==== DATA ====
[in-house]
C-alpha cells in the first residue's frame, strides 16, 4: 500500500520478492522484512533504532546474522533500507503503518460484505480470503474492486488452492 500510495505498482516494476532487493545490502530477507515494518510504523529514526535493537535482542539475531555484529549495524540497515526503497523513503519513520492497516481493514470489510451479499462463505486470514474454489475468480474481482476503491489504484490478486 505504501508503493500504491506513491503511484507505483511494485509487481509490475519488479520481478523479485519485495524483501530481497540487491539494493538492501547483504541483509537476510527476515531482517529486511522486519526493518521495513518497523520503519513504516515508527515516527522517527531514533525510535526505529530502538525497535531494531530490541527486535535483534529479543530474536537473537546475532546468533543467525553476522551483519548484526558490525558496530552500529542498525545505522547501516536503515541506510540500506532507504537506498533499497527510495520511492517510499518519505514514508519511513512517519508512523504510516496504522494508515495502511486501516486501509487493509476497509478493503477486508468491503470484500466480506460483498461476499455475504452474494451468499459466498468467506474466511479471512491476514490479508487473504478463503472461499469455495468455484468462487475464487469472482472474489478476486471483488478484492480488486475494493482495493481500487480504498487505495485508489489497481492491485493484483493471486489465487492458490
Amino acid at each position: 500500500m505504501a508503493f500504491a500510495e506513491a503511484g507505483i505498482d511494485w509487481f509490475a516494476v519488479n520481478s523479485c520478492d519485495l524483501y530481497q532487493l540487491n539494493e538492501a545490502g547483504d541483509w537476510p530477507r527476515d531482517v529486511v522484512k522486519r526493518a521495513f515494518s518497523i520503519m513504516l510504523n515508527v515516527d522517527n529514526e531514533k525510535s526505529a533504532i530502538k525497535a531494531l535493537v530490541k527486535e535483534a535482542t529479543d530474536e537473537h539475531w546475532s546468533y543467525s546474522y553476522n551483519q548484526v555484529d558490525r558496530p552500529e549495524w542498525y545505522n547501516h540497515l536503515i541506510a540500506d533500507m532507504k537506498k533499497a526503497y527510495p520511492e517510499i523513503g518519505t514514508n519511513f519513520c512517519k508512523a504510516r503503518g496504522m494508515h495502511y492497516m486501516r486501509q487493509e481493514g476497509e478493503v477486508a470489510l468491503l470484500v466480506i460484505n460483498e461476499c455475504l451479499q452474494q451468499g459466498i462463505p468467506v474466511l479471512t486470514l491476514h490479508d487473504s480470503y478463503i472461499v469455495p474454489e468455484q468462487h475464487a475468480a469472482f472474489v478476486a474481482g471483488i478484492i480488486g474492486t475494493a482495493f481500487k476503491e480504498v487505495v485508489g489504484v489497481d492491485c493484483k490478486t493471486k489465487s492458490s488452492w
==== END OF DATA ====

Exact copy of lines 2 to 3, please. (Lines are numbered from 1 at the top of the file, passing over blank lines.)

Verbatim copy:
C-alpha cells in the first residue's frame, strides 16, 4: 500500500520478492522484512533504532546474522533500507503503518460484505480470503474492486488452492 500510495505498482516494476532487493545490502530477507515494518510504523529514526535493537535482542539475531555484529549495524540497515526503497523513503519513520492497516481493514470489510451479499462463505486470514474454489475468480474481482476503491489504484490478486 505504501508503493500504491506513491503511484507505483511494485509487481509490475519488479520481478523479485519485495524483501530481497540487491539494493538492501547483504541483509537476510527476515531482517529486511522486519526493518521495513518497523520503519513504516515508527515516527522517527531514533525510535526505529530502538525497535531494531530490541527486535535483534529479543530474536537473537546475532546468533543467525553476522551483519548484526558490525558496530552500529542498525545505522547501516536503515541506510540500506532507504537506498533499497527510495520511492517510499518519505514514508519511513512517519508512523504510516496504522494508515495502511486501516486501509487493509476497509478493503477486508468491503470484500466480506460483498461476499455475504452474494451468499459466498468467506474466511479471512491476514490479508487473504478463503472461499469455495468455484468462487475464487469472482472474489478476486471483488478484492480488486475494493482495493481500487480504498487505495485508489489497481492491485493484483493471486489465487492458490
Amino acid at each position: 500500500m505504501a508503493f500504491a500510495e506513491a503511484g507505483i505498482d511494485w509487481f509490475a516494476v519488479n520481478s523479485c520478492d519485495l524483501y530481497q532487493l540487491n539494493e538492501a545490502g547483504d541483509w537476510p530477507r527476515d531482517v529486511v522484512k522486519r526493518a521495513f515494518s518497523i520503519m513504516l510504523n515508527v515516527d522517527n529514526e531514533k525510535s526505529a533504532i530502538k525497535a531494531l535493537v530490541k527486535e535483534a535482542t529479543d530474536e537473537h539475531w546475532s546468533y543467525s546474522y553476522n551483519q548484526v555484529d558490525r558496530p552500529e549495524w542498525y545505522n547501516h540497515l536503515i541506510a540500506d533500507m532507504k537506498k533499497a526503497y527510495p520511492e517510499i523513503g518519505t514514508n519511513f519513520c512517519k508512523a504510516r503503518g496504522m494508515h495502511y492497516m486501516r486501509q487493509e481493514g476497509e478493503v477486508a470489510l468491503l470484500v466480506i460484505n460483498e461476499c455475504l451479499q452474494q451468499g459466498i462463505p468467506v474466511l479471512t486470514l491476514h490479508d487473504s480470503y478463503i472461499v469455495p474454489e468455484q468462487h475464487a475468480a469472482f472474489v478476486a474481482g471483488i478484492i480488486g474492486t475494493a482495493f481500487k476503491e480504498v487505495v485508489g489504484v489497481d492491485c493484483k490478486t493471486k489465487s492458490s488452492w